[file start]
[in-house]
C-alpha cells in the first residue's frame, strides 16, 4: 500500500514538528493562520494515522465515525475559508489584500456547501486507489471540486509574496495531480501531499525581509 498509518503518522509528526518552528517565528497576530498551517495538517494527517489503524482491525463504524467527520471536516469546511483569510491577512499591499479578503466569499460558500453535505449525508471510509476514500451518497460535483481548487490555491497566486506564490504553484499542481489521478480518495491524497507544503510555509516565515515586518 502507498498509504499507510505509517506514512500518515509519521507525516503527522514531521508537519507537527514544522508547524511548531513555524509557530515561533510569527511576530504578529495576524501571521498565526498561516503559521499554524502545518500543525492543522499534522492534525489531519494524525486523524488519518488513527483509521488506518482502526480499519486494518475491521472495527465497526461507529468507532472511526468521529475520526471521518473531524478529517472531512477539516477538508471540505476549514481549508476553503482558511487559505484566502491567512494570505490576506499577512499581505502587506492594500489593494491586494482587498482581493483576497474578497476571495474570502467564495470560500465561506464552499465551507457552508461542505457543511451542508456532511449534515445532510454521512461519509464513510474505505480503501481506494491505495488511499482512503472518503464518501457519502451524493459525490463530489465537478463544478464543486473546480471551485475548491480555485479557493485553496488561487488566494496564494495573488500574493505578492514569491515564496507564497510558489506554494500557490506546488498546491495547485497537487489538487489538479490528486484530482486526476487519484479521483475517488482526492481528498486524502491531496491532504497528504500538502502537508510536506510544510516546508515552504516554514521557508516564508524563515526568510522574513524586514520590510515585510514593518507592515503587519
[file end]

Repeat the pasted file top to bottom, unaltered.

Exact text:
[in-house]
C-alpha cells in the first residue's frame, strides 16, 4: 500500500514538528493562520494515522465515525475559508489584500456547501486507489471540486509574496495531480501531499525581509 498509518503518522509528526518552528517565528497576530498551517495538517494527517489503524482491525463504524467527520471536516469546511483569510491577512499591499479578503466569499460558500453535505449525508471510509476514500451518497460535483481548487490555491497566486506564490504553484499542481489521478480518495491524497507544503510555509516565515515586518 502507498498509504499507510505509517506514512500518515509519521507525516503527522514531521508537519507537527514544522508547524511548531513555524509557530515561533510569527511576530504578529495576524501571521498565526498561516503559521499554524502545518500543525492543522499534522492534525489531519494524525486523524488519518488513527483509521488506518482502526480499519486494518475491521472495527465497526461507529468507532472511526468521529475520526471521518473531524478529517472531512477539516477538508471540505476549514481549508476553503482558511487559505484566502491567512494570505490576506499577512499581505502587506492594500489593494491586494482587498482581493483576497474578497476571495474570502467564495470560500465561506464552499465551507457552508461542505457543511451542508456532511449534515445532510454521512461519509464513510474505505480503501481506494491505495488511499482512503472518503464518501457519502451524493459525490463530489465537478463544478464543486473546480471551485475548491480555485479557493485553496488561487488566494496564494495573488500574493505578492514569491515564496507564497510558489506554494500557490506546488498546491495547485497537487489538487489538479490528486484530482486526476487519484479521483475517488482526492481528498486524502491531496491532504497528504500538502502537508510536506510544510516546508515552504516554514521557508516564508524563515526568510522574513524586514520590510515585510514593518507592515503587519